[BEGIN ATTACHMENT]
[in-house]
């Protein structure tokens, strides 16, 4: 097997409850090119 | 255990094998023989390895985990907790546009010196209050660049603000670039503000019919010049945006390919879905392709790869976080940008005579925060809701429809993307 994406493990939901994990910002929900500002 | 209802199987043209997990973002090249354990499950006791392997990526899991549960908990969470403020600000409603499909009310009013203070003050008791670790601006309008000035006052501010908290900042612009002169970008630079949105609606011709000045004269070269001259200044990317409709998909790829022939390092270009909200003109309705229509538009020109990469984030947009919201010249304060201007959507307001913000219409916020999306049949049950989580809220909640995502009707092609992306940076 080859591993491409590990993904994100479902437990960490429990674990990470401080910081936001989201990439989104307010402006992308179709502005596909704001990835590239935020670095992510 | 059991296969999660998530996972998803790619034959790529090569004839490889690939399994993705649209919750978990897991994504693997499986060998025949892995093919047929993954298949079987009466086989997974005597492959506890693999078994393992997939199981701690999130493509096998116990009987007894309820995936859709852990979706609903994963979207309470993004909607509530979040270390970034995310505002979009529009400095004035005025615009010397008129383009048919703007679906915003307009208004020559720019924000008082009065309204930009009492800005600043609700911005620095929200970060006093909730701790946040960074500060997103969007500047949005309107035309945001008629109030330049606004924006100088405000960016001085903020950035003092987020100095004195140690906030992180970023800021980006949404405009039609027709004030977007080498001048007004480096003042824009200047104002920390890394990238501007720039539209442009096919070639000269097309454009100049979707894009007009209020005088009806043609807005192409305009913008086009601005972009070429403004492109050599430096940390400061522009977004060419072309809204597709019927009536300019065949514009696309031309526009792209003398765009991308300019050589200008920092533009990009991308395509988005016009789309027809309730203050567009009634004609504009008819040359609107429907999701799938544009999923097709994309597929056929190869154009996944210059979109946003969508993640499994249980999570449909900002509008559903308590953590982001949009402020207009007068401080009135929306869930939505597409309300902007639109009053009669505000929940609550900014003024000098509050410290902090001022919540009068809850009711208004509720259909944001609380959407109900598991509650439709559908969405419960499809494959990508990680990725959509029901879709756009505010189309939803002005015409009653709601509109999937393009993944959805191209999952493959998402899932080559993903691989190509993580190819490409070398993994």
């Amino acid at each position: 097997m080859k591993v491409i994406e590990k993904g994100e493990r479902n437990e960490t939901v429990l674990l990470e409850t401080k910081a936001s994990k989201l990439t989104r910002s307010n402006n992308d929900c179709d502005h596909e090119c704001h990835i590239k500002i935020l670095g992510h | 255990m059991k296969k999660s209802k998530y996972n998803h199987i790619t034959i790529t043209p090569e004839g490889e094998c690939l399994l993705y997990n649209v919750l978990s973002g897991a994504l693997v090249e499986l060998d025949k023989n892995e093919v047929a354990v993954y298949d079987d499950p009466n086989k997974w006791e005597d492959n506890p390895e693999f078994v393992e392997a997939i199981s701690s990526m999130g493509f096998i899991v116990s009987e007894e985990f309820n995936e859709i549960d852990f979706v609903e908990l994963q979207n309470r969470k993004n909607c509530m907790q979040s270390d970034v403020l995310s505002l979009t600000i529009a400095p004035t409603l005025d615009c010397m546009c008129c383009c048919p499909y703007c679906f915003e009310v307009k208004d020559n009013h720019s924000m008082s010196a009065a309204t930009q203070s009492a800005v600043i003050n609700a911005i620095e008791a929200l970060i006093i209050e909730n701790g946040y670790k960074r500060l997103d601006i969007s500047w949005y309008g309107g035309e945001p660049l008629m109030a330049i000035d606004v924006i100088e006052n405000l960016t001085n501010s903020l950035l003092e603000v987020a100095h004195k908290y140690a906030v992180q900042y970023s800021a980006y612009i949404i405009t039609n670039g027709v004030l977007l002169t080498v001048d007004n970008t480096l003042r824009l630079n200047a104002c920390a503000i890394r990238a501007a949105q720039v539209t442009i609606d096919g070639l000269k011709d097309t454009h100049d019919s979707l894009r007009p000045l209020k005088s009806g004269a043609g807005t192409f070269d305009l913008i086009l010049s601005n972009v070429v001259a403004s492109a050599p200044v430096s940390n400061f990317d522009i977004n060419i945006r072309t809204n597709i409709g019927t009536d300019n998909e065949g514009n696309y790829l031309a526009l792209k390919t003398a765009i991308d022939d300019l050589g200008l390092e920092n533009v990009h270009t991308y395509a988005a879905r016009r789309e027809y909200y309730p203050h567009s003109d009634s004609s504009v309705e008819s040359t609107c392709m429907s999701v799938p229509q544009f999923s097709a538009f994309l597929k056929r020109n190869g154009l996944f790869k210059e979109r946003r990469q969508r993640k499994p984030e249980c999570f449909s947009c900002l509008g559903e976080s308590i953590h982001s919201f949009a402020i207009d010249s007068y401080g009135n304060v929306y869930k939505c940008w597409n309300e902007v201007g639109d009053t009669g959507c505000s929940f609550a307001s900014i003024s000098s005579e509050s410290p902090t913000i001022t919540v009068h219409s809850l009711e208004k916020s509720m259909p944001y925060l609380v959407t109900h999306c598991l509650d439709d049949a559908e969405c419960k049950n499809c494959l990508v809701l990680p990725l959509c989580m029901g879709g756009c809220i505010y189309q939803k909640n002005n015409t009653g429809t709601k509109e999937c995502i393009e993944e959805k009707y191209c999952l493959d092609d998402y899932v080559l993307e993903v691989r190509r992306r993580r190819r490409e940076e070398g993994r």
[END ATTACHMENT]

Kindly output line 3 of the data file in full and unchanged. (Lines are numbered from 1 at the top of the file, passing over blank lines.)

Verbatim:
């Amino acid at each position: 097997m080859k591993v491409i994406e590990k993904g994100e493990r479902n437990e960490t939901v429990l674990l990470e409850t401080k910081a936001s994990k989201l990439t989104r910002s307010n402006n992308d929900c179709d502005h596909e090119c704001h990835i590239k500002i935020l670095g992510h | 255990m059991k296969k999660s209802k998530y996972n998803h199987i790619t034959i790529t043209p090569e004839g490889e094998c690939l399994l993705y997990n649209v919750l978990s973002g897991a994504l693997v090249e499986l060998d025949k023989n892995e093919v047929a354990v993954y298949d079987d499950p009466n086989k997974w006791e005597d492959n506890p390895e693999f078994v393992e392997a997939i199981s701690s990526m999130g493509f096998i899991v116990s009987e007894e985990f309820n995936e859709i549960d852990f979706v609903e908990l994963q979207n309470r969470k993004n909607c509530m907790q979040s270390d970034v403020l995310s505002l979009t600000i529009a400095p004035t409603l005025d615009c010397m546009c008129c383009c048919p499909y703007c679906f915003e009310v307009k208004d020559n009013h720019s924000m008082s010196a009065a309204t930009q203070s009492a800005v600043i003050n609700a911005i620095e008791a929200l970060i006093i209050e909730n701790g946040y670790k960074r500060l997103d601006i969007s500047w949005y309008g309107g035309e945001p660049l008629m109030a330049i000035d606004v924006i100088e006052n405000l960016t001085n501010s903020l950035l003092e603000v987020a100095h004195k908290y140690a906030v992180q900042y970023s800021a980006y612009i949404i405009t039609n670039g027709v004030l977007l002169t080498v001048d007004n970008t480096l003042r824009l630079n200047a104002c920390a503000i890394r990238a501007a949105q720039v539209t442009i609606d096919g070639l000269k011709d097309t454009h100049d019919s979707l894009r007009p000045l209020k005088s009806g004269a043609g807005t192409f070269d305009l913008i086009l010049s601005n972009v070429v001259a403004s492109a050599p200044v430096s940390n400061f990317d522009i977004n060419i945006r072309t809204n597709i409709g019927t009536d300019n998909e065949g514009n696309y790829l031309a526009l792209k390919t003398a765009i991308d022939d300019l050589g200008l390092e920092n533009v990009h270009t991308y395509a988005a879905r016009r789309e027809y909200y309730p203050h567009s003109d009634s004609s504009v309705e008819s040359t609107c392709m429907s999701v799938p229509q544009f999923s097709a538009f994309l597929k056929r020109n190869g154009l996944f790869k210059e979109r946003r990469q969508r993640k499994p984030e249980c999570f449909s947009c900002l509008g559903e976080s308590i953590h982001s919201f949009a402020i207009d010249s007068y401080g009135n304060v929306y869930k939505c940008w597409n309300e902007v201007g639109d009053t009669g959507c505000s929940f609550a307001s900014i003024s000098s005579e509050s410290p902090t913000i001022t919540v009068h219409s809850l009711e208004k916020s509720m259909p944001y925060l609380v959407t109900h999306c598991l509650d439709d049949a559908e969405c419960k049950n499809c494959l990508v809701l990680p990725l959509c989580m029901g879709g756009c809220i505010y189309q939803k909640n002005n015409t009653g429809t709601k509109e999937c995502i393009e993944e959805k009707y191209c999952l493959d092609d998402y899932v080559l993307e993903v691989r190509r992306r993580r190819r490409e940076e070398g993994r």